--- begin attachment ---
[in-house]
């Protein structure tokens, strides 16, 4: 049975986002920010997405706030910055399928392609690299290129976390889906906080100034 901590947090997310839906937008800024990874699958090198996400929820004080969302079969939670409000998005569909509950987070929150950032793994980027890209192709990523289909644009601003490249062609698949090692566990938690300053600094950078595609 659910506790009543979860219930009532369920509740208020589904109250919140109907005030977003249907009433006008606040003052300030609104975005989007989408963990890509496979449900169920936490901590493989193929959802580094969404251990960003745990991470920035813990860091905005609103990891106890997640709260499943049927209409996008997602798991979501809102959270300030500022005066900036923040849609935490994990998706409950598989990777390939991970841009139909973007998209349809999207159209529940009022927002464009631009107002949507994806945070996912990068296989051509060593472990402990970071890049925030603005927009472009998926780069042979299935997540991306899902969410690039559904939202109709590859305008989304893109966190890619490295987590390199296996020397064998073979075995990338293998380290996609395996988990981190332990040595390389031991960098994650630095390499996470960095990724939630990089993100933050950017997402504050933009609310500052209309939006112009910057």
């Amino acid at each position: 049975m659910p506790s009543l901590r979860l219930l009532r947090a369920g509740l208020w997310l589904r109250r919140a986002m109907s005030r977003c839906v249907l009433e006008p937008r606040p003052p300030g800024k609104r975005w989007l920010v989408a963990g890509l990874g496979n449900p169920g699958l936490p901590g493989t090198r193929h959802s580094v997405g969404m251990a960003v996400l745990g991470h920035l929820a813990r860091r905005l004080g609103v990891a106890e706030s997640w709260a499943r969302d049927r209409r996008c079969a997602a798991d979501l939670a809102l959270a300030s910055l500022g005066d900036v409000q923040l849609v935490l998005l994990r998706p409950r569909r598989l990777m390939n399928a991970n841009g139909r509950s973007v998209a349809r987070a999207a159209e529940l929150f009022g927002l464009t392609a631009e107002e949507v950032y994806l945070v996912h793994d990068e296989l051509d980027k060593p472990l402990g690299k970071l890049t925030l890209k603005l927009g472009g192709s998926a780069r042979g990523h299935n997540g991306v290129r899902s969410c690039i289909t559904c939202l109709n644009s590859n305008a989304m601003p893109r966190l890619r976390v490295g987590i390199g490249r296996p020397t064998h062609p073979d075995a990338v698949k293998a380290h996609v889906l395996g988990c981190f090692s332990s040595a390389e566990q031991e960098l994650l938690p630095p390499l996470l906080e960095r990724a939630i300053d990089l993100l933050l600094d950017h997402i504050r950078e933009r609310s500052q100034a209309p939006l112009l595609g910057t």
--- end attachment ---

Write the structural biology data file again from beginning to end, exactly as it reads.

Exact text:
[in-house]
């Protein structure tokens, strides 16, 4: 049975986002920010997405706030910055399928392609690299290129976390889906906080100034 901590947090997310839906937008800024990874699958090198996400929820004080969302079969939670409000998005569909509950987070929150950032793994980027890209192709990523289909644009601003490249062609698949090692566990938690300053600094950078595609 659910506790009543979860219930009532369920509740208020589904109250919140109907005030977003249907009433006008606040003052300030609104975005989007989408963990890509496979449900169920936490901590493989193929959802580094969404251990960003745990991470920035813990860091905005609103990891106890997640709260499943049927209409996008997602798991979501809102959270300030500022005066900036923040849609935490994990998706409950598989990777390939991970841009139909973007998209349809999207159209529940009022927002464009631009107002949507994806945070996912990068296989051509060593472990402990970071890049925030603005927009472009998926780069042979299935997540991306899902969410690039559904939202109709590859305008989304893109966190890619490295987590390199296996020397064998073979075995990338293998380290996609395996988990981190332990040595390389031991960098994650630095390499996470960095990724939630990089993100933050950017997402504050933009609310500052209309939006112009910057």
């Amino acid at each position: 049975m659910p506790s009543l901590r979860l219930l009532r947090a369920g509740l208020w997310l589904r109250r919140a986002m109907s005030r977003c839906v249907l009433e006008p937008r606040p003052p300030g800024k609104r975005w989007l920010v989408a963990g890509l990874g496979n449900p169920g699958l936490p901590g493989t090198r193929h959802s580094v997405g969404m251990a960003v996400l745990g991470h920035l929820a813990r860091r905005l004080g609103v990891a106890e706030s997640w709260a499943r969302d049927r209409r996008c079969a997602a798991d979501l939670a809102l959270a300030s910055l500022g005066d900036v409000q923040l849609v935490l998005l994990r998706p409950r569909r598989l990777m390939n399928a991970n841009g139909r509950s973007v998209a349809r987070a999207a159209e529940l929150f009022g927002l464009t392609a631009e107002e949507v950032y994806l945070v996912h793994d990068e296989l051509d980027k060593p472990l402990g690299k970071l890049t925030l890209k603005l927009g472009g192709s998926a780069r042979g990523h299935n997540g991306v290129r899902s969410c690039i289909t559904c939202l109709n644009s590859n305008a989304m601003p893109r966190l890619r976390v490295g987590i390199g490249r296996p020397t064998h062609p073979d075995a990338v698949k293998a380290h996609v889906l395996g988990c981190f090692s332990s040595a390389e566990q031991e960098l994650l938690p630095p390499l996470l906080e960095r990724a939630i300053d990089l993100l933050l600094d950017h997402i504050r950078e933009r609310s500052q100034a209309p939006l112009l595609g910057t």